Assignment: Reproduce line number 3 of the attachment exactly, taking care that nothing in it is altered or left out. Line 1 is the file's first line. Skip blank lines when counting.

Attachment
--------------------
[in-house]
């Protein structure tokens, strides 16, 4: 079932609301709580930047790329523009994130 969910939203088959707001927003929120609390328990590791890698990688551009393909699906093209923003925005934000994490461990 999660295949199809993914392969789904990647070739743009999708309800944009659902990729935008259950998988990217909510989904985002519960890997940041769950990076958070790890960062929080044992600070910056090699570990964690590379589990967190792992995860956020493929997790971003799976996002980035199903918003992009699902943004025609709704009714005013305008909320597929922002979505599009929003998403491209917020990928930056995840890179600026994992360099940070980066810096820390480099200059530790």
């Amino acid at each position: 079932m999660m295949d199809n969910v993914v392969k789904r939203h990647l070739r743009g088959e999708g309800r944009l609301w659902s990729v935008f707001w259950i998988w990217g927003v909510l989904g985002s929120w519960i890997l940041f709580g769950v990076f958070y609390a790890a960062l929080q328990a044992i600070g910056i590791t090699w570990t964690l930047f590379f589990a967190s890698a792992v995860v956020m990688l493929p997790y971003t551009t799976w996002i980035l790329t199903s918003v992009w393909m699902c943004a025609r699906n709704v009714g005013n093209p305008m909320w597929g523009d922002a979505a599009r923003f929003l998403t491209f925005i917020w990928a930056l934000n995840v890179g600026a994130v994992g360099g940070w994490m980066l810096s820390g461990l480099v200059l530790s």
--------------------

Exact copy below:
């Amino acid at each position: 079932m999660m295949d199809n969910v993914v392969k789904r939203h990647l070739r743009g088959e999708g309800r944009l609301w659902s990729v935008f707001w259950i998988w990217g927003v909510l989904g985002s929120w519960i890997l940041f709580g769950v990076f958070y609390a790890a960062l929080q328990a044992i600070g910056i590791t090699w570990t964690l930047f590379f589990a967190s890698a792992v995860v956020m990688l493929p997790y971003t551009t799976w996002i980035l790329t199903s918003v992009w393909m699902c943004a025609r699906n709704v009714g005013n093209p305008m909320w597929g523009d922002a979505a599009r923003f929003l998403t491209f925005i917020w990928a930056l934000n995840v890179g600026a994130v994992g360099g940070w994490m980066l810096s820390g461990l480099v200059l530790s």